February was two days shorter than January. “I’m worried”, I tweeted, “If this carries on, how long will December 2012 be?”
Another way of looking at this is that February is about 93.5% the length of January, so I asked which would produce a shorter December:
A. losing a fixed 2 days each month; or,
B. each month being 93.5% of the previous.
It’s possible, of course, to simply calculate the answer. However, it is possible to come to an answer as to which is shorter without recourse to such a messy technique.
Under B, we know 93.5% of January is two days, the amount by which February is shorter. If March is 93.5% of February we know this decrease must be less than two days because February was shorter than January. And so on. The decrease in A is always 2 days, but the decrease in B is 2 days in the first month and less for later months. Since the overall decrease has been greater, A gives a shorter December.
I suppose there’s a niggle that we don’t usually allow fractions of days on the calendar, so if you’re going to be all ‘real world’ about it then each month should be rounded and this rounding will occur before the 93.5% is calculated to form the next month. So I suppose we will have to do a messy calculation after all.
Under A, losing 2 days per month for 11 months is 22 days, so December will be 9 days long.
Under B, taking each month to be 93.5% of the previous, and then rounding to the nearest integer in the normal way, I get a sequence for the number of days for each month: 31, 29, 27, 25, 23, 22, 21, 20, 19, 18, 17, 16.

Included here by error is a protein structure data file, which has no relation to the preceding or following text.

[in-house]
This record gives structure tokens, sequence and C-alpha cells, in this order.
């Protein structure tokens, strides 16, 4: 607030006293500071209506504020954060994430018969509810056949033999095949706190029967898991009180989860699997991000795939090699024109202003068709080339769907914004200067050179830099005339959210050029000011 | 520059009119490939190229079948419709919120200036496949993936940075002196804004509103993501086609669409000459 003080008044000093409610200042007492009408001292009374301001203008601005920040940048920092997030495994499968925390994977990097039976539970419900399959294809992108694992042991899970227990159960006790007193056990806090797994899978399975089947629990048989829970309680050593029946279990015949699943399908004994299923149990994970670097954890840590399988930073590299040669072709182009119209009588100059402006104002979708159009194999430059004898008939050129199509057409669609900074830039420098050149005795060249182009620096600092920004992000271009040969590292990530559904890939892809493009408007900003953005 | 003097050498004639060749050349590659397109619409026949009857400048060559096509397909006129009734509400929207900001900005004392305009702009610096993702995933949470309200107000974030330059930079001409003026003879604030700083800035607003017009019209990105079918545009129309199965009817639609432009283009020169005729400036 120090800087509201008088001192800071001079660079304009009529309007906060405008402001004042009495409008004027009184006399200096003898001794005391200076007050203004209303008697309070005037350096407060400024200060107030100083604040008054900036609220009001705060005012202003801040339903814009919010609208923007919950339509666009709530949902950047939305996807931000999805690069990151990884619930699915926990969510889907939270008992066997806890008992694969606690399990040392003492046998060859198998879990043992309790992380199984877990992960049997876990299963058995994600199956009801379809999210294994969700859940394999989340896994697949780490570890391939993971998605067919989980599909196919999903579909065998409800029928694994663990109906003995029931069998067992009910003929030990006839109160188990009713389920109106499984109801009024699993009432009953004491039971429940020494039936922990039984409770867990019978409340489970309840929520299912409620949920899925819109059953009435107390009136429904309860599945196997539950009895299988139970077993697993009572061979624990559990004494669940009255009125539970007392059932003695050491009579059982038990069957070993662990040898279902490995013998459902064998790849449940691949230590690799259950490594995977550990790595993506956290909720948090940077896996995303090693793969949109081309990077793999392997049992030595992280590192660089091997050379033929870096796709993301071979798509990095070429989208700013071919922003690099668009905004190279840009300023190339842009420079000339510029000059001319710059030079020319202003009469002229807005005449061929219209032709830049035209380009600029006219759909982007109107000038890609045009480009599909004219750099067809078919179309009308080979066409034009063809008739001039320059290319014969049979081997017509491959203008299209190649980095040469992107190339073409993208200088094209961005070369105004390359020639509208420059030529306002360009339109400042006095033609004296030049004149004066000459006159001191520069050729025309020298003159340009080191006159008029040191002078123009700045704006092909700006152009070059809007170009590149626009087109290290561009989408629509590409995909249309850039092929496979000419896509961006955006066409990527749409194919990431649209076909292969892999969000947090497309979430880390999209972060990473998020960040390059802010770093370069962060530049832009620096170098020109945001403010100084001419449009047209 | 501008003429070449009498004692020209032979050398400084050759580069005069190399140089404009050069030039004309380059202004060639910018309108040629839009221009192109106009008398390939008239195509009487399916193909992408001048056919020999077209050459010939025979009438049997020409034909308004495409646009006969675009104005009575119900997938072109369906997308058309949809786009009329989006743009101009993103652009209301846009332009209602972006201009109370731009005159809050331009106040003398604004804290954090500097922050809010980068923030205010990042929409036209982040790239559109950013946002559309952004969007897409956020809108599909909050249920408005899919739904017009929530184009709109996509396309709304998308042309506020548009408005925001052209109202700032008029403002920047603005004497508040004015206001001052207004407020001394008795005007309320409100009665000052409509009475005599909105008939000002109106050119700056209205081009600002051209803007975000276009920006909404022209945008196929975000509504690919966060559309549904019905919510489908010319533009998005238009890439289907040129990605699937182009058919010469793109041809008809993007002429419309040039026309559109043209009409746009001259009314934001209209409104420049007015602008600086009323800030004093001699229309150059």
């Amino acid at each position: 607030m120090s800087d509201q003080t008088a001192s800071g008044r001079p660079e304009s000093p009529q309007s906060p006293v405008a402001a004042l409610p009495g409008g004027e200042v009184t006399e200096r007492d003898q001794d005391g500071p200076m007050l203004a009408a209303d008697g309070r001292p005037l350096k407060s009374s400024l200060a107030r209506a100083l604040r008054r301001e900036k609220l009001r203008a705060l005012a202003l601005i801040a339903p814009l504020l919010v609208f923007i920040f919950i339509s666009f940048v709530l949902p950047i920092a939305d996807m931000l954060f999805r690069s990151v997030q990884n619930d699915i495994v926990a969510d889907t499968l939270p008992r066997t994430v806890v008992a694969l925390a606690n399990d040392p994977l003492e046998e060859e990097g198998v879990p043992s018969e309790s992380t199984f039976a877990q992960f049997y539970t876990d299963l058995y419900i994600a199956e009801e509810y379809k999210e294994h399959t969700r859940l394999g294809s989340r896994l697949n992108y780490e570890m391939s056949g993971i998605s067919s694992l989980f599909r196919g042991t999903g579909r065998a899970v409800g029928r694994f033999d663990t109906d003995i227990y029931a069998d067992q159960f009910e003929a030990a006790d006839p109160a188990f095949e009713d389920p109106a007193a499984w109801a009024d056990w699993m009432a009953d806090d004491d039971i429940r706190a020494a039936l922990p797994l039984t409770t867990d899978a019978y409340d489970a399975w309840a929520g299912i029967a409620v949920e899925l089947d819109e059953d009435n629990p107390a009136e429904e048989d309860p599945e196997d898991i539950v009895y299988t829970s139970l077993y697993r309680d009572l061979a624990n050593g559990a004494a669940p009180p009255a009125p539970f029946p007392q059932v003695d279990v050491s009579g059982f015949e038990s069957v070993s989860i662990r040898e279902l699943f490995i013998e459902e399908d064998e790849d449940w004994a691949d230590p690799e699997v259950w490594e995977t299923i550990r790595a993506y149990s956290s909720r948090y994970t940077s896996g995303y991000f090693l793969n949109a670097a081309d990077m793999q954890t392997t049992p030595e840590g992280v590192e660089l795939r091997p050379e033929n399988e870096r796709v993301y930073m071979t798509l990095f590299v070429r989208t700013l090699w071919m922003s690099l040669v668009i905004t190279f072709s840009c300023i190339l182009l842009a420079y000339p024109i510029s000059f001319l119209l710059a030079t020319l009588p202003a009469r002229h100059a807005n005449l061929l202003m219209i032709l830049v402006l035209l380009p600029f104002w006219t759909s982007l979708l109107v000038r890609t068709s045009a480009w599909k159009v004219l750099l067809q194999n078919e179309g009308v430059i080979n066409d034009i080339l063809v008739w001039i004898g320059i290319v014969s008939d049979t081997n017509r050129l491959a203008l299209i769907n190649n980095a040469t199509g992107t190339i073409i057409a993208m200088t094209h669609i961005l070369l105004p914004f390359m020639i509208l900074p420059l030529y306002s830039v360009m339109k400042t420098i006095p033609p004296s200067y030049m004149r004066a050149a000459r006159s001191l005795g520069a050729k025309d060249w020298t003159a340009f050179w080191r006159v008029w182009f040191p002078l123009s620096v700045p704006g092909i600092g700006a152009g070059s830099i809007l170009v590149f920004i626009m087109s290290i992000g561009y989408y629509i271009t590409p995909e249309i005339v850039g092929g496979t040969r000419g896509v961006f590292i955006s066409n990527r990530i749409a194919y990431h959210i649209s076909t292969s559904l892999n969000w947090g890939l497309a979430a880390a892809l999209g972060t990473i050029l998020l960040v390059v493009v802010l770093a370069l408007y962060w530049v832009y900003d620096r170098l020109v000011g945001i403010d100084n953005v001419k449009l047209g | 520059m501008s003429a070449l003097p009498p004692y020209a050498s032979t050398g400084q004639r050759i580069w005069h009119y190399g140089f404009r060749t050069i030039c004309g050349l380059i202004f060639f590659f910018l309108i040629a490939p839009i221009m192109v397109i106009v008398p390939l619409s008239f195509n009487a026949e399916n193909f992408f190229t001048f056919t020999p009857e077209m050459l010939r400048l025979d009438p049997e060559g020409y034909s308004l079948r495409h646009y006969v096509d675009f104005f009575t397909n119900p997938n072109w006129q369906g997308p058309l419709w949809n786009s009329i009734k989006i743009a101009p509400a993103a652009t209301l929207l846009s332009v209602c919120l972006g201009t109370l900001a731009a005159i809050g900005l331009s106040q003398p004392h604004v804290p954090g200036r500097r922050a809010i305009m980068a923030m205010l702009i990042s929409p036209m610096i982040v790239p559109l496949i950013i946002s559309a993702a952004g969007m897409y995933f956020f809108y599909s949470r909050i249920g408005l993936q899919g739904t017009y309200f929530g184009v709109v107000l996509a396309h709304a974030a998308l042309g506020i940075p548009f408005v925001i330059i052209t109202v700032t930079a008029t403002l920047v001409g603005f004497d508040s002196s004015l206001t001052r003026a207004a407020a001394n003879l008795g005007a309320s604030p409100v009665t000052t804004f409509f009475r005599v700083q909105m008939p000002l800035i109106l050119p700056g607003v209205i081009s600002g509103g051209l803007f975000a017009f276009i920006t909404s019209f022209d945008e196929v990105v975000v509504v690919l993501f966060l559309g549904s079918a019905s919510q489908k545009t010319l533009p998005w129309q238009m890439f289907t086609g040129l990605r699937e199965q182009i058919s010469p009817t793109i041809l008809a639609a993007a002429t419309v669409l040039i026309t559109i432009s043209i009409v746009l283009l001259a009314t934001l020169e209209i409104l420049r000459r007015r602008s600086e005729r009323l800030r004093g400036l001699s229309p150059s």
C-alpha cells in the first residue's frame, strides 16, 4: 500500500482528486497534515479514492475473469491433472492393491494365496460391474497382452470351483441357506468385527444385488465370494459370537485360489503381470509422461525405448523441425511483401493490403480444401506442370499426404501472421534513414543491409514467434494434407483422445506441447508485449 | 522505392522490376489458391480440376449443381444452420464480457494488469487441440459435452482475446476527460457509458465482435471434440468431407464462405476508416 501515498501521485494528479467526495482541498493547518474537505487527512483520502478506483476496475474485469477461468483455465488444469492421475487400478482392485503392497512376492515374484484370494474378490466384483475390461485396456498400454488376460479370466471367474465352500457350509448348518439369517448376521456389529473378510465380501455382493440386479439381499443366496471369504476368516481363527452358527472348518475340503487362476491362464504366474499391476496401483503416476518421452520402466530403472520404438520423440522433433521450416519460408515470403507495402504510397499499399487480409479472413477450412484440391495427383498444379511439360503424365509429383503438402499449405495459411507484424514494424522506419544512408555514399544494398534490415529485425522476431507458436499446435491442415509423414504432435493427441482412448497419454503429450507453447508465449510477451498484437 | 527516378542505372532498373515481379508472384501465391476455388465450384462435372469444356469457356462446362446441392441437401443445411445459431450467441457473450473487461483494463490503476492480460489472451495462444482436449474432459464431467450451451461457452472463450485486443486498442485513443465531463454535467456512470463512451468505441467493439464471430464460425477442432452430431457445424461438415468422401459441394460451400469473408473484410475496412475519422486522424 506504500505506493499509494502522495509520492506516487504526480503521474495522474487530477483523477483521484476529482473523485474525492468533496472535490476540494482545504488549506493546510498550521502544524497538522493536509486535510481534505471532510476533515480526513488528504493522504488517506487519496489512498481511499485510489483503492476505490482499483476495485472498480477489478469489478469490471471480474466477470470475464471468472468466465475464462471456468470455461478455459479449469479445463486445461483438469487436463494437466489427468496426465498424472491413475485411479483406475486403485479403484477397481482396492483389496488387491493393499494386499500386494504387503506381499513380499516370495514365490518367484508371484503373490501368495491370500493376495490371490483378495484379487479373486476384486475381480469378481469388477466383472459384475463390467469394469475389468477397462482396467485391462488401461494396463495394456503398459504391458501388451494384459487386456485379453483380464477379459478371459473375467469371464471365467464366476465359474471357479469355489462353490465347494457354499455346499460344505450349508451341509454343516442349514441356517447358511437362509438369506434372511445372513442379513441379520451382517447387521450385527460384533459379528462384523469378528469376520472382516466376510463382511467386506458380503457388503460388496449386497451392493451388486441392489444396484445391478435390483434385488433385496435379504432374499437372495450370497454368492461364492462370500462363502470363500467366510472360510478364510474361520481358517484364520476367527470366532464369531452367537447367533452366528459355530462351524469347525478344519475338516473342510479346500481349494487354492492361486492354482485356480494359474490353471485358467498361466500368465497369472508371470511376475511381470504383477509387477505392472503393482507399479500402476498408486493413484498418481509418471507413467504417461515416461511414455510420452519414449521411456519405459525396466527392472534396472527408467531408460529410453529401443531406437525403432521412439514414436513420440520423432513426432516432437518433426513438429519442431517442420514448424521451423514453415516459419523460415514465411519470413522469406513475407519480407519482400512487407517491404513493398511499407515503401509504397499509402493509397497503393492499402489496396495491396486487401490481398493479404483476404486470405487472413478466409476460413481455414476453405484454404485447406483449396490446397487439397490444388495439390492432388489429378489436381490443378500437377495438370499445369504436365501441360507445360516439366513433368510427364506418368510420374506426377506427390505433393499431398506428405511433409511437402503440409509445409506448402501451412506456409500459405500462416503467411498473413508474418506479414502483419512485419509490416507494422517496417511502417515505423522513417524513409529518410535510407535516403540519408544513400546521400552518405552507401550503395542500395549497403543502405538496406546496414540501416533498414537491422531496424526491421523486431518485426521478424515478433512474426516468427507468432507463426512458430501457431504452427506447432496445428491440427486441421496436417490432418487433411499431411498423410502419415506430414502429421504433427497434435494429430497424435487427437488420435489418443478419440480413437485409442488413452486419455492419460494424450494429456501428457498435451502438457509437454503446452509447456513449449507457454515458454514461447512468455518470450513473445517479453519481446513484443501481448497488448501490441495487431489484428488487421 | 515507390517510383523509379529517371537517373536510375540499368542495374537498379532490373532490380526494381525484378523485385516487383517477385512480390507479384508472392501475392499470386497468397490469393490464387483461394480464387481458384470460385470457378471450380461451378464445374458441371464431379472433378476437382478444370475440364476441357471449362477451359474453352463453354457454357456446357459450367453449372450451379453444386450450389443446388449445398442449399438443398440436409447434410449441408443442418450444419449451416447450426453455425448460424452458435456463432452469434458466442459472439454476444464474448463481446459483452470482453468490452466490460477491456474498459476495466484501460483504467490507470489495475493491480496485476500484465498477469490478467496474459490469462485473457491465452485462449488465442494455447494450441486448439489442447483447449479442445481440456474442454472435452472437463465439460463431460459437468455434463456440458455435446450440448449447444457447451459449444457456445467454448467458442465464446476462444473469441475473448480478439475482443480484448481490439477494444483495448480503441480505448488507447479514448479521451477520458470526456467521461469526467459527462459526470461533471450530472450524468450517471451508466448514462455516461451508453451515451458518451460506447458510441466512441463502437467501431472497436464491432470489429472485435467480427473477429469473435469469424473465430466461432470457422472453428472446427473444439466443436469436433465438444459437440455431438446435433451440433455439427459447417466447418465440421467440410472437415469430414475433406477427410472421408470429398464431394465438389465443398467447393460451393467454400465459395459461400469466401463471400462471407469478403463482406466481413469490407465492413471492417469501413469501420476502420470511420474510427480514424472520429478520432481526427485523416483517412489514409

So my December is a full seven days shorter by the ‘fixed two days’ method.
Did you get 14 or 15 days for December? If you simply take each month to be 93.5% of the previous without rounding, you calculate 0.935^11*31 and get December as 14.8 days. You can round this to 15, or take the whole days to get 14, but this requires nonsensical things like 18.5 days in November to have happened on the way.
I feel as though this could be a nice, silly way in at various levels to either some basic arithmetic, exponential decrease, through to boundedness in geometric sequences. Even, into some discussion about translating mathematics to real world answers, as the quick 0.935^11*31 calculation masks a whole mess of unreality along the way.